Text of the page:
|An excited audience awaits the beginning of|
the Panto on December 26, 1826. This satirical
print is by Isaac Robert Cruikshank, brother of
the better known illustrator George Cruikshank.
British Museum Collection
Chances are that if he wandered into the New Theatre in Wimbledon to see Cinderella this Christmastide Grimaldi would have difficulty recognizing it as the entertainment he knew. Over the years Panto changed and developed - sometimes for the better, often for the worse. Gradually the fairy tale element took over and Panto became an excuse for extravaganzas with ballets, chorus girls, parades and music hall comedy. The Dame, the Principal Boy, the Double Act, the Ghost scene, the sing-along and the Grand Transformation all had their roots in Georgian pantomime but Harlequin and Clown faded not just into the background but eventually from the stage.
|Joseph Grimaldi owned and sign this copy of Tegg's |
Prime Song Book with vignettes by Thomas Rowlandson.
Princeton University Library
Fortunately the Harlequinade tradition was captured by the pens of many writers and illustrators. In 1838 Charles Dickens took a rather weighty manuscript left by Grimaldi and edited it under the pseudonym "Boz". The Memoirs of Joseph Grimaldi was published later that year as a two volume set with illustrations by George Cruickshank. Dickens, in words, and Cruickshank, in drawings, recorded scenes that became the foundations of a treasured British Christmas tradition.
But they were not alone - at Panto time the illustrated periodicals of the time were filled with items and drawings hinting at what was to be expected at Drury Lane, Sadler's Wells, Covent Garden, the Haymarket and a myriad of places of entertainment for Christmastide. When the pen was being held by "Alfred Crowquill" the illustrations were often of a satirical nature as he poked fun at the old traditions. The pseudonym is somewhat odd as it was used jointly by two brothers: Alfred Henry Forrester (1804-72) and his older brother Charles Robert Forrester (1803-50). Alfred specialized in witty sketches for Comic Arithmetic, Punch and The Illustrated London News. By the end of 1843, he had apparently ceased to publish caricatures under this pseudonym, leaving it for the exclusive use of his older brother. His pantomime sketches with humorous verses beneath (as seen in The Illustrated London News during the Christmas season of that year and later published in book form in 1826) must have been among his last graphic works placed before the public under that nom de plume.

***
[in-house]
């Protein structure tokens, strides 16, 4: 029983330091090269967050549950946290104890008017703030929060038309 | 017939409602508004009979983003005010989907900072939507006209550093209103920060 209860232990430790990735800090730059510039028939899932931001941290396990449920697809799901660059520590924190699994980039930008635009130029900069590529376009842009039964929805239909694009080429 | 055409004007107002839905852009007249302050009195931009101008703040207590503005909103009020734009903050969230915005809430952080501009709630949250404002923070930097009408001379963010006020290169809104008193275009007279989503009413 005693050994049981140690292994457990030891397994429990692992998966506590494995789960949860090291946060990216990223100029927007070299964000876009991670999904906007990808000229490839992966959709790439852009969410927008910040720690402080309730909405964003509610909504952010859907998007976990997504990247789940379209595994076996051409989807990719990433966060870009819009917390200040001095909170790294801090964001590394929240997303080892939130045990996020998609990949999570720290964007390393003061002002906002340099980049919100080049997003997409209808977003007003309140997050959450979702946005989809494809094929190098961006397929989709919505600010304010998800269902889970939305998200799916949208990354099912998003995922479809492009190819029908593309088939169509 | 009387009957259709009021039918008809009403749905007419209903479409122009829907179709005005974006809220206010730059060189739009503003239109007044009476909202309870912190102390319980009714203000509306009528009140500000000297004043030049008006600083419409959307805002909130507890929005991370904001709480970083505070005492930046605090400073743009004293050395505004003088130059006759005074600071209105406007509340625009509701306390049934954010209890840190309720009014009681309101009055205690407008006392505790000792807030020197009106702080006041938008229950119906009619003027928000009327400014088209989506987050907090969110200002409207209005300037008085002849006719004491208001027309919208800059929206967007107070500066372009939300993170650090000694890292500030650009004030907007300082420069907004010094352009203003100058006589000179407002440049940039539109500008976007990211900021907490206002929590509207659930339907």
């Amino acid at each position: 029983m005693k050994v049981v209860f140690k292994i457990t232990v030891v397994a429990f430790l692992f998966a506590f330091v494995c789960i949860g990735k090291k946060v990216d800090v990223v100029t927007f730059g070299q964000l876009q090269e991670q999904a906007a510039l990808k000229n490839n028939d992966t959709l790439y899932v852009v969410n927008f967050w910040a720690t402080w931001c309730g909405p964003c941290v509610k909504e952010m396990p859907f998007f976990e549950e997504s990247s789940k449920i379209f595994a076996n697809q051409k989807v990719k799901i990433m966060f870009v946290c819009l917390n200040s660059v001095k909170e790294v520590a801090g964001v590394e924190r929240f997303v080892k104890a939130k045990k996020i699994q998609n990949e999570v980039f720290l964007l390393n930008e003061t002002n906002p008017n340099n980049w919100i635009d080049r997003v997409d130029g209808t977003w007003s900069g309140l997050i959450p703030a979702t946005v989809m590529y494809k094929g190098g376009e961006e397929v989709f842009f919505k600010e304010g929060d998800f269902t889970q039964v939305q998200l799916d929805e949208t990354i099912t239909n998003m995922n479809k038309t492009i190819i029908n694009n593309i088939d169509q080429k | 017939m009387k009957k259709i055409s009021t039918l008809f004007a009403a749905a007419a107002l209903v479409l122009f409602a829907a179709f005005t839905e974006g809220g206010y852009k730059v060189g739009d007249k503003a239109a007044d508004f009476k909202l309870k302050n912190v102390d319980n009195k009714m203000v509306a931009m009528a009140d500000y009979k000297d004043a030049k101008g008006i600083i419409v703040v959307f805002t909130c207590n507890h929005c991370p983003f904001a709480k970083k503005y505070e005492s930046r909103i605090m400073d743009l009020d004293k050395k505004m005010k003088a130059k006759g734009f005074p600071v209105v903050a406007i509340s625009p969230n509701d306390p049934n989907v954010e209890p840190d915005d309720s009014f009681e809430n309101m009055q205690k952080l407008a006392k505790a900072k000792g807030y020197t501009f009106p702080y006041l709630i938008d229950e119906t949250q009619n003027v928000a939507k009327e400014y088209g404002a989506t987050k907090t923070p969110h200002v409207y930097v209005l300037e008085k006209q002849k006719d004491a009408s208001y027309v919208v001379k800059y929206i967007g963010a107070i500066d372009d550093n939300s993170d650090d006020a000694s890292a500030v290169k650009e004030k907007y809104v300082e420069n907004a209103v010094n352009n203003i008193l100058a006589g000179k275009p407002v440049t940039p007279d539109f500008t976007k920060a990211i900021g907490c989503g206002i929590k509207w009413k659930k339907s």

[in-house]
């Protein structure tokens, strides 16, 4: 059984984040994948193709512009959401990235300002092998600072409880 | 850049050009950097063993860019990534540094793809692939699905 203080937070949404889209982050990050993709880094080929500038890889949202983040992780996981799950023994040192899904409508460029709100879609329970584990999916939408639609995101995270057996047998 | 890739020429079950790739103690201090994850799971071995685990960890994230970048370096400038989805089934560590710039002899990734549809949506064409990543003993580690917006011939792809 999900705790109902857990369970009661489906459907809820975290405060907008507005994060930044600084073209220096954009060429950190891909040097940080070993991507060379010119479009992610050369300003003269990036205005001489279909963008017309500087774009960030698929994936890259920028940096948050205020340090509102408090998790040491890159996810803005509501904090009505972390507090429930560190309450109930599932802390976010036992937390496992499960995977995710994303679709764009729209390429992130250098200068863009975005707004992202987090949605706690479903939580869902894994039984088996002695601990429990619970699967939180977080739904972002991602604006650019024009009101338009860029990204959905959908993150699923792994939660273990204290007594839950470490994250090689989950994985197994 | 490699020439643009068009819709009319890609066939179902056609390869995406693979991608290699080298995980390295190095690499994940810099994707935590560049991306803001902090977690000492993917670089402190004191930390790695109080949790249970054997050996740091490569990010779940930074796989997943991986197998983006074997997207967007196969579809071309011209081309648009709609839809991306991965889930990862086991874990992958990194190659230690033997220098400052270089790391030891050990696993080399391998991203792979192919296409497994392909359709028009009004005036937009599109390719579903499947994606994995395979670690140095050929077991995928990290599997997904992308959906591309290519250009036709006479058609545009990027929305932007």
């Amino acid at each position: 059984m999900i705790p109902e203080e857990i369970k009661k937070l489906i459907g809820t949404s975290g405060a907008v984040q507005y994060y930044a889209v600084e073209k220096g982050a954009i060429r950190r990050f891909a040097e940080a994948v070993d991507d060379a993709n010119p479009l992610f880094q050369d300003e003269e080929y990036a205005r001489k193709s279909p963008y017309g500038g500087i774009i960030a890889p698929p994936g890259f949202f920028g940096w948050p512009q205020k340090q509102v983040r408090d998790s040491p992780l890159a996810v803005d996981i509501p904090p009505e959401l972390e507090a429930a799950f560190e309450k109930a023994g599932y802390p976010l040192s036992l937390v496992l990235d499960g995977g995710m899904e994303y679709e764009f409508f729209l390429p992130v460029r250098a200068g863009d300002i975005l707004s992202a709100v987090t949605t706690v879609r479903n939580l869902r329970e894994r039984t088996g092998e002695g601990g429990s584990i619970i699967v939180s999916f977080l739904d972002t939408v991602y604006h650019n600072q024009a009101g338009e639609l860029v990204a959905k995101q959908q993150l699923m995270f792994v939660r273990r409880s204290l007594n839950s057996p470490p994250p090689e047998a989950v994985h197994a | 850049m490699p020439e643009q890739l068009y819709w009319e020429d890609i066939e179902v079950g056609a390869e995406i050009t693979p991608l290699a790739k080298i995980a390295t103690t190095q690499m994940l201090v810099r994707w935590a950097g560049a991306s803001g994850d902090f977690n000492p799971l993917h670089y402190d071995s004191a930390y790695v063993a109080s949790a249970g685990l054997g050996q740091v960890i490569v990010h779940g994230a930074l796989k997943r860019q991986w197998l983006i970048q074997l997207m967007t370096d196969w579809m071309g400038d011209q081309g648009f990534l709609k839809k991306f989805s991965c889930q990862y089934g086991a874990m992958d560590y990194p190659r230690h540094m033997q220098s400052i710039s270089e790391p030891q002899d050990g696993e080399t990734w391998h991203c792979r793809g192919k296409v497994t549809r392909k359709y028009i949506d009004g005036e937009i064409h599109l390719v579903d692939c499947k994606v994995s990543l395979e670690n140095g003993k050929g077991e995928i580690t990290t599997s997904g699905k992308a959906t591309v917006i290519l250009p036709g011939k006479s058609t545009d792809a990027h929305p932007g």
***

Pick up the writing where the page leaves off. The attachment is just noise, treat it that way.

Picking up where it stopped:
* Along with Grimaldi's Clown, James Barnes as Pantaloon and Jack Bologna as Harlequin were the stars of Georgian Pantomime.Poor Arlechino took a prance
To merry England via France;
Came just in Christmas-pudding time,
And welcomed was by Pantomime.
But Pantomime's best days are fled:
Grimaldi, Barnes, Bologna* - dead!
December 30 - 1919: Lincoln's Inn in London, England, UK admits its first female bar student